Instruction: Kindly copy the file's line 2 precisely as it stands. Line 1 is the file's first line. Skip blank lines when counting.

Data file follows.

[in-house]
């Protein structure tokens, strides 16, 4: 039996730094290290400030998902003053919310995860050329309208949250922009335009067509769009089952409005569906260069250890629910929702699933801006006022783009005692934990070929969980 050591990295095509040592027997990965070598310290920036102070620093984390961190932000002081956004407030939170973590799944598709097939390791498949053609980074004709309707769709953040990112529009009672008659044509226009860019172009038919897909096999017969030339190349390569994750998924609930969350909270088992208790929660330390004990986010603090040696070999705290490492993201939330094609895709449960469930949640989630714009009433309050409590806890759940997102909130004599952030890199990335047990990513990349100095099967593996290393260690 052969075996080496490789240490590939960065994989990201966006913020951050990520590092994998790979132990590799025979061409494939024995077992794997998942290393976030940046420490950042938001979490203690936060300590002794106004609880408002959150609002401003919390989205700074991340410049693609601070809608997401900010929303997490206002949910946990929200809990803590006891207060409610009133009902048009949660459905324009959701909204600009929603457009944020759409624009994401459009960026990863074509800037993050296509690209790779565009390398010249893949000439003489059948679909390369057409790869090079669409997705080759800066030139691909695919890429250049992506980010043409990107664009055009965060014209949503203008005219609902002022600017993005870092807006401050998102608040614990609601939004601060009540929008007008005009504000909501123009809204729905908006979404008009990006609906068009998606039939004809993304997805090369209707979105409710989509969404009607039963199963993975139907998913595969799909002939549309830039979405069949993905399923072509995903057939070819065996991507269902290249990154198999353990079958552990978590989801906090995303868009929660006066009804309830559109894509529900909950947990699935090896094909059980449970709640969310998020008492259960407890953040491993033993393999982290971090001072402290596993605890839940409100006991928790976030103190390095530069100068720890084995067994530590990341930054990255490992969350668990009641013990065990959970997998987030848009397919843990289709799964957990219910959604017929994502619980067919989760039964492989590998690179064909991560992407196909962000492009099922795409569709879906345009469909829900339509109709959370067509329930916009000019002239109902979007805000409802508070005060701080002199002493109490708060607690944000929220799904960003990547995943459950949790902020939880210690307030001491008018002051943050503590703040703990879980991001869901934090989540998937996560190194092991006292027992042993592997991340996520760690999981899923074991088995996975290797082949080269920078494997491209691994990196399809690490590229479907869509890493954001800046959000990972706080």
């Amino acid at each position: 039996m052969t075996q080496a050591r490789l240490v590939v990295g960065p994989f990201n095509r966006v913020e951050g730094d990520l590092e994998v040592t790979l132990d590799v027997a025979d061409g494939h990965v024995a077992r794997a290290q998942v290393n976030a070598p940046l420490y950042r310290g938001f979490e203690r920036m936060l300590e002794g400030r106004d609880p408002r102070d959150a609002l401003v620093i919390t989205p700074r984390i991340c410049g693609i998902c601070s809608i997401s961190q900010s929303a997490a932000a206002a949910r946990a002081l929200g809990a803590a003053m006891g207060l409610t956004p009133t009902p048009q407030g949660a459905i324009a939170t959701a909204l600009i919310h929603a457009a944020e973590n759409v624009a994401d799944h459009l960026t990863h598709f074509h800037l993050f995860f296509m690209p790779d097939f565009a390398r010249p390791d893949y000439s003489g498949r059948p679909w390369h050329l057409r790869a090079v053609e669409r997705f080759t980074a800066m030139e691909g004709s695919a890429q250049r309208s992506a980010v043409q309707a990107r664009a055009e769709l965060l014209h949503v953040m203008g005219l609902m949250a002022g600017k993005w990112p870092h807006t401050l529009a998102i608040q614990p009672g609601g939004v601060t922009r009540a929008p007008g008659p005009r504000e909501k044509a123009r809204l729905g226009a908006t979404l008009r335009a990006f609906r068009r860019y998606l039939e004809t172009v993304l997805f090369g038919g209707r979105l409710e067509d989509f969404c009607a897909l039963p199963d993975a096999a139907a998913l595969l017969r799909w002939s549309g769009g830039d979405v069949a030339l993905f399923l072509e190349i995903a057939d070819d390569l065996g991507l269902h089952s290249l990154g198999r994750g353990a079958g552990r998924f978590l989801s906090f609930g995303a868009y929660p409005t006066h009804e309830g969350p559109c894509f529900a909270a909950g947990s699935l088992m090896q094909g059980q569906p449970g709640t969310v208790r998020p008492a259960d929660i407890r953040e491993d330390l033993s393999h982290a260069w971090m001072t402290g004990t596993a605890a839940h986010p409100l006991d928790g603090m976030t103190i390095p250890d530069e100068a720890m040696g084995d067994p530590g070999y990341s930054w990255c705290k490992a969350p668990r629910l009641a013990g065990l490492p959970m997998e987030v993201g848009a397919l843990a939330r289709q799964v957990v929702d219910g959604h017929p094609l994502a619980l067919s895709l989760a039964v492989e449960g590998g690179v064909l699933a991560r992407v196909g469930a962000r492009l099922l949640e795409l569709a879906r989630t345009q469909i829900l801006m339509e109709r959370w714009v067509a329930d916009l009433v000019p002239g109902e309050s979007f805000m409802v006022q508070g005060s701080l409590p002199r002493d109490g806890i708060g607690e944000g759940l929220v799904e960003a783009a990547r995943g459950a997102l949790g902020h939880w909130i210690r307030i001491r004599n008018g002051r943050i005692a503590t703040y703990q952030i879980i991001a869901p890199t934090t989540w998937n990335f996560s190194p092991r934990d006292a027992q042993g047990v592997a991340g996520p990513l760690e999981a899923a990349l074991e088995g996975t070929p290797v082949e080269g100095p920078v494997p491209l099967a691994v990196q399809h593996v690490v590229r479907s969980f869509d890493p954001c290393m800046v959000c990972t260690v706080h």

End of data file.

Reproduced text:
């Protein structure tokens, strides 16, 4: 039996730094290290400030998902003053919310995860050329309208949250922009335009067509769009089952409005569906260069250890629910929702699933801006006022783009005692934990070929969980 050591990295095509040592027997990965070598310290920036102070620093984390961190932000002081956004407030939170973590799944598709097939390791498949053609980074004709309707769709953040990112529009009672008659044509226009860019172009038919897909096999017969030339190349390569994750998924609930969350909270088992208790929660330390004990986010603090040696070999705290490492993201939330094609895709449960469930949640989630714009009433309050409590806890759940997102909130004599952030890199990335047990990513990349100095099967593996290393260690 052969075996080496490789240490590939960065994989990201966006913020951050990520590092994998790979132990590799025979061409494939024995077992794997998942290393976030940046420490950042938001979490203690936060300590002794106004609880408002959150609002401003919390989205700074991340410049693609601070809608997401900010929303997490206002949910946990929200809990803590006891207060409610009133009902048009949660459905324009959701909204600009929603457009944020759409624009994401459009960026990863074509800037993050296509690209790779565009390398010249893949000439003489059948679909390369057409790869090079669409997705080759800066030139691909695919890429250049992506980010043409990107664009055009965060014209949503203008005219609902002022600017993005870092807006401050998102608040614990609601939004601060009540929008007008005009504000909501123009809204729905908006979404008009990006609906068009998606039939004809993304997805090369209707979105409710989509969404009607039963199963993975139907998913595969799909002939549309830039979405069949993905399923072509995903057939070819065996991507269902290249990154198999353990079958552990978590989801906090995303868009929660006066009804309830559109894509529900909950947990699935090896094909059980449970709640969310998020008492259960407890953040491993033993393999982290971090001072402290596993605890839940409100006991928790976030103190390095530069100068720890084995067994530590990341930054990255490992969350668990009641013990065990959970997998987030848009397919843990289709799964957990219910959604017929994502619980067919989760039964492989590998690179064909991560992407196909962000492009099922795409569709879906345009469909829900339509109709959370067509329930916009000019002239109902979007805000409802508070005060701080002199002493109490708060607690944000929220799904960003990547995943459950949790902020939880210690307030001491008018002051943050503590703040703990879980991001869901934090989540998937996560190194092991006292027992042993592997991340996520760690999981899923074991088995996975290797082949080269920078494997491209691994990196399809690490590229479907869509890493954001800046959000990972706080």